The House approved the measure to keep the government operating on a voice vote and sent it to the Senate. Spending authority is scheduled to run out after Wednesday.
The stop-gap continuing resolution is a joint resolution to provide bridge funding to government agencies and is needed because lawmakers didn't pass a 2014 budget bill by Sept. 30, 2013, the end of the government's last fiscal year.
The White House issued a statement supporting the House measure, saying the "legislation adheres to the funding levels agreed to in the Bipartisan Budget Act of 2013, and reflects compromise by both parties. It unwinds some of the damaging cuts caused by sequestration, ensures the continuation of critical services that the American people depend on, and invests in essential areas such as education, infrastructure, manufacturing, and scientific research, which contribute to growing the economy, creating jobs, and strengthening the middle class."
The White House also said the measure returns the budget process to "regular order" and urged swift passage.
If both chambers don't pass the continuing resolution by Wednesday, parts of the government could shut down as they did Oct. 1-16.
But congressional leaders promised they would avoid a shutdown replay, which furloughed some 800,000 federal employees and required another 1.3 million more to report to work without knowing when they'd get paid.
House and Senate leaders said they expected, after passing the continuing resolution, to move quickly to the trillion-dollar omnibus bill -- which is actually 12 bills in one, totaling 1,582 pages -- with the intention of passing and sending it to President Obama by Saturday.
The compromise omnibus measure, unveiled Monday night, provides $1.012 trillion for discretionary spending for the fiscal year ending Sept. 30.
The money includes $520.5 billion for military programs and $491.7 billion for domestic programs.
The bill allocates an additional $92 billion for emergency overseas funding, such as for the war in Afghanistan and for aid to Syrian refugees, the Wall Street Journal said.
The spending plan is $1 billion less than when Obama took office in 2009. At that time it was $1.013 trillion, the Journal said.
Some conservative Republicans who campaigned in 2010 vowing never to vote on a phonebook-size bill they didn't have time to read were expected to vote against it because they'd have only three days to look it over, the New York Times said.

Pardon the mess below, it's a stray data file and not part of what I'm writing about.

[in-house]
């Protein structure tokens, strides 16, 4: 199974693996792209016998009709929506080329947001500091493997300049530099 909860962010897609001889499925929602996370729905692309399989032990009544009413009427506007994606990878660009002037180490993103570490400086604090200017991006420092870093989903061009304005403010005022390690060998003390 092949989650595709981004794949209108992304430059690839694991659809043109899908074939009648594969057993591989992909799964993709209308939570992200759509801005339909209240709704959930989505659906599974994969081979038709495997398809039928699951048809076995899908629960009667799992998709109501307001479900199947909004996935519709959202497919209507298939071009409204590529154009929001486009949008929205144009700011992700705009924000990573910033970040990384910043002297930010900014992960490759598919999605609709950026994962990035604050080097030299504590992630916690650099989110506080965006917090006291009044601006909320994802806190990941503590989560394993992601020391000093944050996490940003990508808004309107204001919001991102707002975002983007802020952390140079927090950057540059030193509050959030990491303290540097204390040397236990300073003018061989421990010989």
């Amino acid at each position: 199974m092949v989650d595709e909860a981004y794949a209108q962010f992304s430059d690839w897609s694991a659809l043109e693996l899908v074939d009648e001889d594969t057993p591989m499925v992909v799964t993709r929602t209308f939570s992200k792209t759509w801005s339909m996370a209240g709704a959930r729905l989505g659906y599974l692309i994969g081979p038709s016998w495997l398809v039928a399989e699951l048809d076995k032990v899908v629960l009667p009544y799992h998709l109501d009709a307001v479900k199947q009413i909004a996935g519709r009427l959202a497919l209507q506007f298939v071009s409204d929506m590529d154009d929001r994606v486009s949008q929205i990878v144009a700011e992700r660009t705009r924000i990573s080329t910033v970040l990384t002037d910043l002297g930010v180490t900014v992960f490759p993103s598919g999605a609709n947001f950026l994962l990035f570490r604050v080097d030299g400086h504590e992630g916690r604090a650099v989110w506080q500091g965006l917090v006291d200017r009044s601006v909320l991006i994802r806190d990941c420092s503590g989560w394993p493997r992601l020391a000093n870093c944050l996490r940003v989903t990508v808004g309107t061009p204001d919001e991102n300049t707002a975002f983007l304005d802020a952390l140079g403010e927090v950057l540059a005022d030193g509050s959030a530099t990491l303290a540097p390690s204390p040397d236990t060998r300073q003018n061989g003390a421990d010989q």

As a result, the bill will need bipartisan support to pass, the newspaper said.
But GOP and Democratic leaders said they believed they would easily get House and Senate majorities, even if they face loud protests from both the right and the left.
The omnibus measure reverses some cuts to military veterans' pensions that were included in a broader budget agreement last month and defeats Republican efforts to strip financing to carry out the Affordable Care Act.
"Obamacare lives another day," Senate Appropriations Committee Chairwoman Barbara Mikulski, D-Md., told reporters.
But the bill keeps funding for the agency implementing the 2010 healthcare law at last-year's levels and cuts $1 billion from a public-health fund Republicans said they feared the White House would use to bolster the law's online insurance exchanges.
The bill also restores some funding cut last year from domestic programs such as the National Institutes of Health and the Head Start Program, and it continues to let the Environmental Protection Agency regulate greenhouse gases and reverse clean water regulations.
At the same time, the legislation cuts $503 million from the Internal Revenue Service last-year budget, dropping it to $11.3 billion this year, and toughens requirements for the IRS to report its activities to the public and Congress after the agency's scrutiny of Tea Party groups seeking non-profit status.
No money is budgeted for some administration priorities conservatives opposed, such as construction of high-speed rail and a preschool development grants program.
On the other side, new regulations supported by liberals are blocked, including a standard for energy-efficient light bulbs and livestock and poultry controls.